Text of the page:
Although Model 2 captures the basic deterministic structure of the Rookie Cap’s creation, the author believes that an understanding of the Rookie Cap can be further refined in Model 3 with the addition of two variables – salary cap and proration years for each of the seasons. The Salary Cap coefficient (salcap) reveals that for every million dollar increase in the salary cap, the Rookie Cap increases by about $2,000. (The salary cap has increased from $71.1 M in 2002 to $109 M in 2007, an annual increase of 7.6%). The proration years coefficient (proration_years) illustrates that for every additional year available to prorate bonuses, each franchise’s Rookie Cap decreases by about $21,500. This should be expected, as each extension of the CBA details the length over which signing bonuses can be prorated. This coefficient confirms that for drafts for which signing bonuses cannot be prorated over as many years, teams receive additional Rookie Cap dollars. The addition of these variables decreased the out-of-sample MAPE from 3.0% to 2.1%.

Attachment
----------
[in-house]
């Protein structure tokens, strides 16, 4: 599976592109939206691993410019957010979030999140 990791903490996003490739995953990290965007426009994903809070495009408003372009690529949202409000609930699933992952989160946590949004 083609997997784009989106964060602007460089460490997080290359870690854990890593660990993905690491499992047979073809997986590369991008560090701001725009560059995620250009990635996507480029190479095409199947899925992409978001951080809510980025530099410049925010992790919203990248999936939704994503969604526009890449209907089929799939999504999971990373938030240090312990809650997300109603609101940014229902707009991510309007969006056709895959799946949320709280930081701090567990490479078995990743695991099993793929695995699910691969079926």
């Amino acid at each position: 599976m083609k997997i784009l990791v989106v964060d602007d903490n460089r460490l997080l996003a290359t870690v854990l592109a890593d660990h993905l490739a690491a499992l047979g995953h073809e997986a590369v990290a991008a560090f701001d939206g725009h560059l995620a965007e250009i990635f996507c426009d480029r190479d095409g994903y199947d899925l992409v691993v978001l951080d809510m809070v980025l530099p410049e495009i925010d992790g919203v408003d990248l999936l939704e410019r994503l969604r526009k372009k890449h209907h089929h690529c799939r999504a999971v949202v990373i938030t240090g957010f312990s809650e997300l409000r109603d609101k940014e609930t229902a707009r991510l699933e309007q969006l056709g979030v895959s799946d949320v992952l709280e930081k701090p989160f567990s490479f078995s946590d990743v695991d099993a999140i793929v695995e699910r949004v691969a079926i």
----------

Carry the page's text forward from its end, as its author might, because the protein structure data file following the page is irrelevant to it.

2007 Rookie Cap Predictions
In Table 4, the author provided the actual and Model 3 predicted franchise Rookie Cap values for 2007, and their associated percentage errors. As has happened in 4 of the last 7 years, the team with the first overall selection has the highest Rookie Cap.
It is important to note that, because the model is estimated on years 2002-2006, and this period includes a single extension of the CBA (in 2006), the model’s predictive capabilities may decline in future years. However, as additional data from future drafts is available, a simple re-estimation of the model should be sufficient for predicting each franchise’s future Rookie Cap.